No doubt it would have been the same if I was still in the UK, the only difference is that the lines of communication would have been shorter. So I am still carrying around a bunch of five keys to open the majority of the doors, and a second bunch with a huge old mortise key for the Konoba and the garden sheds. It is another reason why I want to get the buildings all joined up!

With another lovely warm week, it has been a pleasure to be out and about on the tracks and paths around Dol.
I have seen more of these Horned Grasshoppers, Acrida hungarica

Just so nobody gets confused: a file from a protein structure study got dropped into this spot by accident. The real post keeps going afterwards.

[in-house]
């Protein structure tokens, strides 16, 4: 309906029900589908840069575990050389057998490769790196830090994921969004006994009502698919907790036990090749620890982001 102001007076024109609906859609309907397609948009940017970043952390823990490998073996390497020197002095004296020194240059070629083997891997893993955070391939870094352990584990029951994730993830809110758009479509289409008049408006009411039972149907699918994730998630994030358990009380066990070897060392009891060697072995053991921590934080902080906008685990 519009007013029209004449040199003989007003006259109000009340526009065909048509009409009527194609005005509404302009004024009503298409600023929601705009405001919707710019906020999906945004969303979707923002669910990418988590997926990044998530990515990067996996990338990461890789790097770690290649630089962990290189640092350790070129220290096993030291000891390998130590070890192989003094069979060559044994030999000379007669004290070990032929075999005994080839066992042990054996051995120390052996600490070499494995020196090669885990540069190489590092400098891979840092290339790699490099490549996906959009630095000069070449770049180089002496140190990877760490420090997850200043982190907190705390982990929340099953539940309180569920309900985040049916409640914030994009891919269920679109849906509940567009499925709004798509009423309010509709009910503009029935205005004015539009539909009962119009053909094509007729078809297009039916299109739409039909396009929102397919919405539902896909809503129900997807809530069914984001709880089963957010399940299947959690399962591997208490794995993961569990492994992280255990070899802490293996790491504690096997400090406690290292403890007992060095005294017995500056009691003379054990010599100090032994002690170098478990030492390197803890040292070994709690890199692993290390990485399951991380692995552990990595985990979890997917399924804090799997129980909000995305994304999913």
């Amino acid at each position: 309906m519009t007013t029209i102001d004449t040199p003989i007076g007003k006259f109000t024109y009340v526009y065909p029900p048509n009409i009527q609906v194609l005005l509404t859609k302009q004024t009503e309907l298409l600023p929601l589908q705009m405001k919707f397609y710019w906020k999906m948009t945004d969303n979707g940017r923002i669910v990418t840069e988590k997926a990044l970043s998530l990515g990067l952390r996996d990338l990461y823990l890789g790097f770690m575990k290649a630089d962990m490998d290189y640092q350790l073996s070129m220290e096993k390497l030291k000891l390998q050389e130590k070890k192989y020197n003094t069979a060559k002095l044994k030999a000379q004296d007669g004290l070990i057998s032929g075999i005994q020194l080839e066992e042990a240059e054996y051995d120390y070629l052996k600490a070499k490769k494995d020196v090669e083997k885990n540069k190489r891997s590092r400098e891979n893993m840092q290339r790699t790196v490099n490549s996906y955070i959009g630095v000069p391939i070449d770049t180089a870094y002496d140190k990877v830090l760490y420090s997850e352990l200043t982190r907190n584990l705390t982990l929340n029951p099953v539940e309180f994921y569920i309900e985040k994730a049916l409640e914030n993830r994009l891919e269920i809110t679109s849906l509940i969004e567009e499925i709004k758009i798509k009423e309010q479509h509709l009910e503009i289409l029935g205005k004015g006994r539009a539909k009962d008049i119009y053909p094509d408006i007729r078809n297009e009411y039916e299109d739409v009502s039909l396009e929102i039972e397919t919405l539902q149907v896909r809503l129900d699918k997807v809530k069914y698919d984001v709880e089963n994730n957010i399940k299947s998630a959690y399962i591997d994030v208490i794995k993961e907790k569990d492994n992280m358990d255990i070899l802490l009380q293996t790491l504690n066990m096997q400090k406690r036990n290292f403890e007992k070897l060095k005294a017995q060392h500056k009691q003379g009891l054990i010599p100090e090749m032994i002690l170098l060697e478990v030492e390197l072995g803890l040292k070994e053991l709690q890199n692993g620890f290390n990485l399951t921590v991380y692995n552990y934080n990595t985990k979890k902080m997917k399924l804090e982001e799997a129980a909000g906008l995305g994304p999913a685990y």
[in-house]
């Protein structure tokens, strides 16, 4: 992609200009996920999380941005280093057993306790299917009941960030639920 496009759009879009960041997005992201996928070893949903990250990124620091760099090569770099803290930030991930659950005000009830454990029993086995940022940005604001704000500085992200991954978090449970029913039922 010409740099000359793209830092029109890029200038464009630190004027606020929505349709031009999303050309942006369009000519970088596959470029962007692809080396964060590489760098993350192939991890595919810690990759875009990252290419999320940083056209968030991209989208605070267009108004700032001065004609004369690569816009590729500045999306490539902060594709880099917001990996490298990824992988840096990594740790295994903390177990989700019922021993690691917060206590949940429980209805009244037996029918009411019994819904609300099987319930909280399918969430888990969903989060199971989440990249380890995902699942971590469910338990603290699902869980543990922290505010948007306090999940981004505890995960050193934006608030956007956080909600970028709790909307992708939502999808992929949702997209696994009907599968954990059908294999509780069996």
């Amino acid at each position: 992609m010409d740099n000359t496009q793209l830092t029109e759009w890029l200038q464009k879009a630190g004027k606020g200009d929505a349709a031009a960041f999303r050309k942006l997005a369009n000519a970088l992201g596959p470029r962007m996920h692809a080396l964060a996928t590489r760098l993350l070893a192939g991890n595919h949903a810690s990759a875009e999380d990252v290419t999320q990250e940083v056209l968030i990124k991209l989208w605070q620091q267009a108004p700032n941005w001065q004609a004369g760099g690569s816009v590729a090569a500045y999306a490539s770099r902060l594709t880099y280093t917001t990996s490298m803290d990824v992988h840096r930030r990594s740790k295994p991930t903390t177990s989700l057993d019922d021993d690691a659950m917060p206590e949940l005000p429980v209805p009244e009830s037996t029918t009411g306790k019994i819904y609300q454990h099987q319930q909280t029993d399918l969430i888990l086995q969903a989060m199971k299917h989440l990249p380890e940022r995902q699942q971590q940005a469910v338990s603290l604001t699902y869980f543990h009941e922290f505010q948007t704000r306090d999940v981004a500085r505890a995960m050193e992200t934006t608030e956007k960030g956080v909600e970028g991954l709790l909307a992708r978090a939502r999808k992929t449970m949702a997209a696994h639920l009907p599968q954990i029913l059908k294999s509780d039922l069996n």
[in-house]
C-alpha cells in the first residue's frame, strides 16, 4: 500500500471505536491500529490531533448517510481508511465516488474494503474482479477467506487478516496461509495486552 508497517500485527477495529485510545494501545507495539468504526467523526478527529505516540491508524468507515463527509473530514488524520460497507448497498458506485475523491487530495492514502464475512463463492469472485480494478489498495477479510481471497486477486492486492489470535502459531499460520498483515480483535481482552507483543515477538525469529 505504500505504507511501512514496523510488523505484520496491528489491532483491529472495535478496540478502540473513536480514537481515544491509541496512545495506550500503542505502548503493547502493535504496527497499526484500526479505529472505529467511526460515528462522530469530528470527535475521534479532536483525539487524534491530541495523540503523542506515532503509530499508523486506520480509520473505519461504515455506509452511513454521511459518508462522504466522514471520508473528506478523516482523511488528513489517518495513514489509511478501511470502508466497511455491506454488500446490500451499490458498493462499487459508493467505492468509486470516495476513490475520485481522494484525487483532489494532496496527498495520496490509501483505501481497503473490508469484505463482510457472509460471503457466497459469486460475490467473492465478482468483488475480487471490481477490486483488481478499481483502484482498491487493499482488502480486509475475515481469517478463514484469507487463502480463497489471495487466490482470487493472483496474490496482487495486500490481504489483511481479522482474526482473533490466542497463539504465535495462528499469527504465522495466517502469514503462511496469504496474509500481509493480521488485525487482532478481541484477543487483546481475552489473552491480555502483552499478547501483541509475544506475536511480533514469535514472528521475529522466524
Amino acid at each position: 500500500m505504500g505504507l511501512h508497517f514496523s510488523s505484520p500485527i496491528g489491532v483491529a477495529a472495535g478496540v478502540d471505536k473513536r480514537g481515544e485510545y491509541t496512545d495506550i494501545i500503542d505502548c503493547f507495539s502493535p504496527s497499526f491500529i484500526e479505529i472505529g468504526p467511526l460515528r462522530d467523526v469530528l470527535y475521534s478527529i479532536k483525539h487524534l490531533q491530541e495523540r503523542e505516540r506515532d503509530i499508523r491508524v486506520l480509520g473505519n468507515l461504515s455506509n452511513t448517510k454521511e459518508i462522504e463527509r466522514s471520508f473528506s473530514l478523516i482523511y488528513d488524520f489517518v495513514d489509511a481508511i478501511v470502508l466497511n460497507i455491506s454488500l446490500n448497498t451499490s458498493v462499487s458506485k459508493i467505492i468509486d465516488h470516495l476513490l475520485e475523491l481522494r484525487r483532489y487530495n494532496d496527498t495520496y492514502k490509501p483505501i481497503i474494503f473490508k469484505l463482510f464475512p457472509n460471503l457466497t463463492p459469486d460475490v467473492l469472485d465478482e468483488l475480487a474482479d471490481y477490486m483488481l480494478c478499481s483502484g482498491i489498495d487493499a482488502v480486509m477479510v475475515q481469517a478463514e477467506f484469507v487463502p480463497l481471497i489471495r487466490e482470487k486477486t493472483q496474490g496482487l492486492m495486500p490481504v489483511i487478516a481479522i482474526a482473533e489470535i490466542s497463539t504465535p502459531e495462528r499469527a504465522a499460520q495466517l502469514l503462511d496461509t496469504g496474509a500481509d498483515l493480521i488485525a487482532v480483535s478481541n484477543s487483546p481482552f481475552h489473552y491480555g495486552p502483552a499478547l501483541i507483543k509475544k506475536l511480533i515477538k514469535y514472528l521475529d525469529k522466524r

These horned grasshoppers are really quite bizarre to look at and fly away as soon as you approach.

But once in amongst the grass they become almost invisible
This is the first year I have noticed them and I wonder how many other interesting bugs there are, lurking in the undergrowth that I have yet to discover.

In clearing the study ready to start pulling the ceilings down to add the insulation, I removed the drawers from my desk to make it easier to move and came across a packet of colour negative strips that had slipped down the back. How long they had been there I do not know, but they were all stuck together.

Many years ago I was fortunate to attend a Scenes of Crime photography course. This was long before the days of CSI and it was all black and white photography, the chemistry behind photography and how to develop film and print photographs.